DUBAI // Slumped on the grass at the corner of an empty penalty box at the Maktoum Stadium, Ahmed Khalil must have felt like he had gatecrashed the wrong party. This was no fun. More like a wake, in fact, as men many years his senior sat around mourning the death of their chance to play at the World Cup. Life was not supposed to be like this.
Less than a week ago, Khalil had emerged as the new golden boy of UAE football by shooting his side to glory in the AFC Under 19 Championship in Dammam. He would have been forgiven if part of him was still celebrating that fleeting moment of triumph, even as those around him were left to face up to the realistic end of their World Cup bid, following their 1-1 draw with Iran. The junior side's success last Friday night had been like an epiphany. All of a sudden, thanks to a group of teenagers, the nation's football fans had been allowed to hope again. Inspiration can be found in the oddest places. The gang of teens who meandered around the field prior to the game, clad in baseball caps and with collars upturned, looked like any of the young people you would see in the mall on a Friday night.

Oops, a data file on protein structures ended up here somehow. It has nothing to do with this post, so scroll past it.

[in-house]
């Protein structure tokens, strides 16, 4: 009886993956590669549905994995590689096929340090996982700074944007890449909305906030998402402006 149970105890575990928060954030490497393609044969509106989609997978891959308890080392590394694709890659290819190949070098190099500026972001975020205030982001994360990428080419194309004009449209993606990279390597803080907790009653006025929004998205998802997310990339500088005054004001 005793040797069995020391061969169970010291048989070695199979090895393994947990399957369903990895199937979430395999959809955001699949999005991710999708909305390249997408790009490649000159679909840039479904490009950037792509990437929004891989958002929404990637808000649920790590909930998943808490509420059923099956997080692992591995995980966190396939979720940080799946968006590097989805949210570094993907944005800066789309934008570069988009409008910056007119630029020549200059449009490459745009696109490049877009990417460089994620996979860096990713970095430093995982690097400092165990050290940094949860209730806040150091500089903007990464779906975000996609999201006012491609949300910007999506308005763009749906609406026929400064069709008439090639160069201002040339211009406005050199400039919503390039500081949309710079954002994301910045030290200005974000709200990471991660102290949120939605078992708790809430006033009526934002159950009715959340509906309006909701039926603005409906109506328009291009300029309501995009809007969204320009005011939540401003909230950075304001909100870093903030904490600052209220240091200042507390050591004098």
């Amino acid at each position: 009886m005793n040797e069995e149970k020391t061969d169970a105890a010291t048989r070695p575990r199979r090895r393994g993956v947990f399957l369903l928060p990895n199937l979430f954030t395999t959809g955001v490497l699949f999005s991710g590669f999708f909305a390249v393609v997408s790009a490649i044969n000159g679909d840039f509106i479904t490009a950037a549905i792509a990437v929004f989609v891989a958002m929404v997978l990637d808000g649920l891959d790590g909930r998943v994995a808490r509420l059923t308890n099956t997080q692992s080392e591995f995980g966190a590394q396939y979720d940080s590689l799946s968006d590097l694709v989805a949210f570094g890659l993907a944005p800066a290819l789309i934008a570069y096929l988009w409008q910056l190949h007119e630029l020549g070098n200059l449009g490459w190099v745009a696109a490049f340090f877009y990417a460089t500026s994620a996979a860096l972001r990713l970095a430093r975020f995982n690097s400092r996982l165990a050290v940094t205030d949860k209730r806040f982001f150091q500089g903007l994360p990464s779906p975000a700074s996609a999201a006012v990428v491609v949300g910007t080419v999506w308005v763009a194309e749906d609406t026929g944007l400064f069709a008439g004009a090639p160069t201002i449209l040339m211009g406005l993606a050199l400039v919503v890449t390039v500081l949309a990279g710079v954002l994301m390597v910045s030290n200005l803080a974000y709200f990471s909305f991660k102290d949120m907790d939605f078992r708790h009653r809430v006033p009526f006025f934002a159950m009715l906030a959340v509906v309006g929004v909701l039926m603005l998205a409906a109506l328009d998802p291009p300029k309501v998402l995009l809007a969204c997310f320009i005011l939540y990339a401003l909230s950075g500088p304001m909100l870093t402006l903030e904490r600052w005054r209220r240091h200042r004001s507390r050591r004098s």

But these boys were champions. Even the Iranian fans broke off from their fervent singing to applaud the youngsters during their lap of honour, just before kick-off. As they returned to the main stand after accepting the acclaim, VIPs clambered to have their photos taken with the trophy. The odds facing the senior team had been momentarily forgotten. Dominique Bathenay, the national team's French manager, neatly rode the wave of euphoria. He had elevated Khalil, 17, to his first-team squad, and promptly threw him on midway through the second half against Iran.
His appearance was met with a mighty reception, the like of which would have humbled even Ismail Matar, in all his 2006 Gulf Cup glory. To watch, albeit briefly, Mattar and Khalil in harness together should have provided the home faithful with plenty of reasons to be cheerful. Matar left the field at the conclusion in tears. For all the promise granted by a handsome first-half strike from the captain, Abdulraheem Jumaa, the optimism was punctured by the Iranians with all the inevitability of rush hour traffic on the Sheikh Zayed Road.
Persians know their way around these parts. Al Nasr are the UAE's oldest club, and there is a rich seam of Iranian influence running through their heritage. There are three Iranians in the Oud Metha club's first team at present. When Karim Bagheri, Iran's veteran captain headed home the equaliser with nine minutes left, the mini Tehran that was the away end was bedlam. Khalil himself could have been the saviour but had a claim for a penalty turned down in stoppage time. Two fairytales in one week is too much to ask for.